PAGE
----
Children 'banned from rough play'
Children are being banned from "rough and tumble" play because schools are too worried about health and safety, a survey of parents found.
Youngsters spend on average just 37 minutes playing during the school day, according to the poll, commissioned by the British Toy and Hobby Association and Play England.
But even this is being carefully controlled, it said.
About two thirds (65%) of parents say schools are too restrictive when it comes to play time, limiting how and where pupils play.
The poll, which questioned 2,000 parents, comes as children across the country prepare to return to class after the summer holidays.
The findings show the majority of parents (74%) believe schools are too concerned with health and safety to let children take part in traditional "rough and tumble" play.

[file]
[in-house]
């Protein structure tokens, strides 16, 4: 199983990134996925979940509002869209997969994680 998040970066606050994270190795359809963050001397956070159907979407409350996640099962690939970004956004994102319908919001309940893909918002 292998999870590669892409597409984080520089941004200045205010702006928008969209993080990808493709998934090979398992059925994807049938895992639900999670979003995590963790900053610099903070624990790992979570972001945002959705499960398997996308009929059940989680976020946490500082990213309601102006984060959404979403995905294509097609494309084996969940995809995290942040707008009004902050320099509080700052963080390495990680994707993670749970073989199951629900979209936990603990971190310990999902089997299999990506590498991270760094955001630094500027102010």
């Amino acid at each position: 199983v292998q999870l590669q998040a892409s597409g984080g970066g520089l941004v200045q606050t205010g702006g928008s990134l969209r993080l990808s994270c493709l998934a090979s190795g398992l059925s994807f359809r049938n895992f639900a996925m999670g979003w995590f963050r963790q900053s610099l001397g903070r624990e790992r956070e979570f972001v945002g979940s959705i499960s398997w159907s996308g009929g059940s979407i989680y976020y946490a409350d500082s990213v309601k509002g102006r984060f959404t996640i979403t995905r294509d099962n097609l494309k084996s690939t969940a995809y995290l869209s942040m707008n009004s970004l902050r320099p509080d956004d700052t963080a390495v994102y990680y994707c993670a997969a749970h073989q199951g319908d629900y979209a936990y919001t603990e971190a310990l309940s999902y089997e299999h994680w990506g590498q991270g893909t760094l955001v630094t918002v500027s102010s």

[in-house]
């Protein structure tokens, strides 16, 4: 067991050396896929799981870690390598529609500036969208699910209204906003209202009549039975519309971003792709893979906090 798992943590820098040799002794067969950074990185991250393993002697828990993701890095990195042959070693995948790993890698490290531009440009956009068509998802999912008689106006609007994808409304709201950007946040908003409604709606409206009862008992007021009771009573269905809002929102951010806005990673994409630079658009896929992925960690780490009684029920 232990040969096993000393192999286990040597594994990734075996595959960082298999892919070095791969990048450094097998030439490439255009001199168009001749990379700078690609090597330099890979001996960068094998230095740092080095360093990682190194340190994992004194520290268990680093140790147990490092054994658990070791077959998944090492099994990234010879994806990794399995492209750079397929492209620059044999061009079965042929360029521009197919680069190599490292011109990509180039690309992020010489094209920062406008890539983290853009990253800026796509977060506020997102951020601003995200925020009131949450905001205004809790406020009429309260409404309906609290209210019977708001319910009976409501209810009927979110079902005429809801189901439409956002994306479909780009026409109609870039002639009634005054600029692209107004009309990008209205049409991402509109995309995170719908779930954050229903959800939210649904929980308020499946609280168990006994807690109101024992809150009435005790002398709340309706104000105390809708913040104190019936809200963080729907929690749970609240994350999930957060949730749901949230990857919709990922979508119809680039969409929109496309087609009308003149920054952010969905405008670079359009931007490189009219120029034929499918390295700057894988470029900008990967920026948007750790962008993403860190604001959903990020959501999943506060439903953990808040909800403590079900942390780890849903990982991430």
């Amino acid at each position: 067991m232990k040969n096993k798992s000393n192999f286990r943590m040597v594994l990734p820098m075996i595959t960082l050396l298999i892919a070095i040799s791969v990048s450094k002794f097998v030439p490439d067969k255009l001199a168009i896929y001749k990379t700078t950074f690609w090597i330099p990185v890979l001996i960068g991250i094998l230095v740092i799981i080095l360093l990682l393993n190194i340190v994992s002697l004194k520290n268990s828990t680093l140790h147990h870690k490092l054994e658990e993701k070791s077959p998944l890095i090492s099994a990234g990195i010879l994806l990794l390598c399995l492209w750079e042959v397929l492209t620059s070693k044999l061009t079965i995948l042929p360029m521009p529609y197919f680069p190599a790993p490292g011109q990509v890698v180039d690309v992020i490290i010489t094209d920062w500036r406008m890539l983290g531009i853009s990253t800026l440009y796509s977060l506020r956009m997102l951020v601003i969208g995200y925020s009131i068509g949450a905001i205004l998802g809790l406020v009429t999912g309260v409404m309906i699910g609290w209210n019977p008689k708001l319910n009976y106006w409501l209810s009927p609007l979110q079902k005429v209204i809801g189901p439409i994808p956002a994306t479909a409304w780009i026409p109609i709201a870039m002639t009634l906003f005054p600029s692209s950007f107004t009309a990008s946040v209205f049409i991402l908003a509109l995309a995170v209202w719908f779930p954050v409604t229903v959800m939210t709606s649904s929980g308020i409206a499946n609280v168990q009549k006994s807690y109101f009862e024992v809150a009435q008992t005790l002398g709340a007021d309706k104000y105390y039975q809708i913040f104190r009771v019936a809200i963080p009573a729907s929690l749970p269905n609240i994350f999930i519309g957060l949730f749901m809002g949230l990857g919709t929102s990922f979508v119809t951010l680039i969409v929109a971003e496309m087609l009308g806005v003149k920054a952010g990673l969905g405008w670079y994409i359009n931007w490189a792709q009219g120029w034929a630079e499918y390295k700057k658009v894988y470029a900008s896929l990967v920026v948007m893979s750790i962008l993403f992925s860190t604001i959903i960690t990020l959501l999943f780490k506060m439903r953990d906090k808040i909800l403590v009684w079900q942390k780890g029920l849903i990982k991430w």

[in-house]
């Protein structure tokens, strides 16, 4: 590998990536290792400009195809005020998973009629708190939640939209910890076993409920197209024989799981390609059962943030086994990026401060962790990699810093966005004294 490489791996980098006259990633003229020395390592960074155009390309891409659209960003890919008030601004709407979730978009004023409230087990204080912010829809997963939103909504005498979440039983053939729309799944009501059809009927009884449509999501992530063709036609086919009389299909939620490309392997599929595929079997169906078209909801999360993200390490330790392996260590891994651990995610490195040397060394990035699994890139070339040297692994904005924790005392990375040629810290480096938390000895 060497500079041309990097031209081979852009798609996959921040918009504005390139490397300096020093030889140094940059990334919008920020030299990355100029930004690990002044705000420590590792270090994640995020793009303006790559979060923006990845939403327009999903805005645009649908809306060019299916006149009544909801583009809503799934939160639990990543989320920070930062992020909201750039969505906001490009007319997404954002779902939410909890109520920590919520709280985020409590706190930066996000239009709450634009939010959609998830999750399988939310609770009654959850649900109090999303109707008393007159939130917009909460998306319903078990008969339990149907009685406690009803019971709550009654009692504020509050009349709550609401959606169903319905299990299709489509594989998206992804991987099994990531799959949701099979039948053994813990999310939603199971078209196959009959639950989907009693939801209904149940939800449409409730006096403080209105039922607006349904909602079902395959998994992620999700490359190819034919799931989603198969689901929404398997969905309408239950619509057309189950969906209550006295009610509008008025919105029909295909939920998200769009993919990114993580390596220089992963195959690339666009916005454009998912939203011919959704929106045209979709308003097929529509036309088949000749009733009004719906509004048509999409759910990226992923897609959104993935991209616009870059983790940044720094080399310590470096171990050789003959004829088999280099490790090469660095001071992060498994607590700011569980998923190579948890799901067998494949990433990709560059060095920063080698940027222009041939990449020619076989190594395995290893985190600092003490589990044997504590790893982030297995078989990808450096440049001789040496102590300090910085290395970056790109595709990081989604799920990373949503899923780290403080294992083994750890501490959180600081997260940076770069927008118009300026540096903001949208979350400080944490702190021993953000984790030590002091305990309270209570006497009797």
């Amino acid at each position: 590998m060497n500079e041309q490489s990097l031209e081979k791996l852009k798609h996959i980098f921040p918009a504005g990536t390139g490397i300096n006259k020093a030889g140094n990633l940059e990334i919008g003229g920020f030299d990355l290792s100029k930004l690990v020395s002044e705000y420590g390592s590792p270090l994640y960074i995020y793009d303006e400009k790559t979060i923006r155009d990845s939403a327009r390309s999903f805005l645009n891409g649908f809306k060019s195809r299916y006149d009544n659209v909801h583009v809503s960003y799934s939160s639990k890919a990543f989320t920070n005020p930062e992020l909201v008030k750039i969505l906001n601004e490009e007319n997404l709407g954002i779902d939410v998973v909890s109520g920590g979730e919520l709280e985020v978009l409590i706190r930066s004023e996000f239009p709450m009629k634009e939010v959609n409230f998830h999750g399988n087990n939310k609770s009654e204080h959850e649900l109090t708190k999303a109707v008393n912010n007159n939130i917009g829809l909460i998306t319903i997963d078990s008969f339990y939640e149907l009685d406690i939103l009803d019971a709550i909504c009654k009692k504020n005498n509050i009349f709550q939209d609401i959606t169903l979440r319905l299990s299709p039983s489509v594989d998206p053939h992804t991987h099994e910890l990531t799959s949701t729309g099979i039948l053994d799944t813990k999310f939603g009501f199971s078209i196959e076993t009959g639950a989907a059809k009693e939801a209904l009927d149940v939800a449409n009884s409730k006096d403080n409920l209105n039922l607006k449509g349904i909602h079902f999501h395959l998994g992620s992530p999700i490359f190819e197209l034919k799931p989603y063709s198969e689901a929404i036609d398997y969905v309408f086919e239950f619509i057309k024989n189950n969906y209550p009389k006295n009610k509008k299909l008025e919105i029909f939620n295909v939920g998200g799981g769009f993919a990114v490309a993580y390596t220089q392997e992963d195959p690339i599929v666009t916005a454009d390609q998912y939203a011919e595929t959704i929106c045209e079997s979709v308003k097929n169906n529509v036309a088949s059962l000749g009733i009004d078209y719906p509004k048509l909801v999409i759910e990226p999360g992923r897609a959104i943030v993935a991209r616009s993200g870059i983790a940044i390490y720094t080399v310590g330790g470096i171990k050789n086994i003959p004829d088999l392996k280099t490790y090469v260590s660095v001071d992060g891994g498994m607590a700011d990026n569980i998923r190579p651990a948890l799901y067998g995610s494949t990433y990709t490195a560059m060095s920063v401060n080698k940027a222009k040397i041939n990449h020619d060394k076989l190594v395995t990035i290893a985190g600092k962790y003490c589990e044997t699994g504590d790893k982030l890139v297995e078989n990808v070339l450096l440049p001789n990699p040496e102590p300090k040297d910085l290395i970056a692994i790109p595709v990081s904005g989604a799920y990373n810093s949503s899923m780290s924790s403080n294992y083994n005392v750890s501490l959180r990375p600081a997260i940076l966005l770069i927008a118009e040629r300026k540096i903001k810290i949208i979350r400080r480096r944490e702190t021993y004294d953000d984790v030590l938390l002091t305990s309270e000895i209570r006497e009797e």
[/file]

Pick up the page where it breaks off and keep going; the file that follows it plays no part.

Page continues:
Two thirds (67%) said they were not worried that their children would be hurt while playing at school, and 33% thought their children should be allowed more play time. Despite the restrictions parents feel are placed on their children's play, 85% said school play time can improve learning and behaviour.
Psychologist and play expert Amanda Gummer said: "It is concerning that such a large proportion of parents feel their child's school is restricting their play, and rough and tumble play in particular. While schools need to prioritise safety, play is key to developing social skills including teamwork, communication and negotiation. The playground is the perfect place to learn these skills."
Young children benefit from changes in activity, especially if they have to concentrate hard during the school day, Dr Gummer added.
"Active play in school breaks means that children are refreshed for their lessons and better able to concentrate."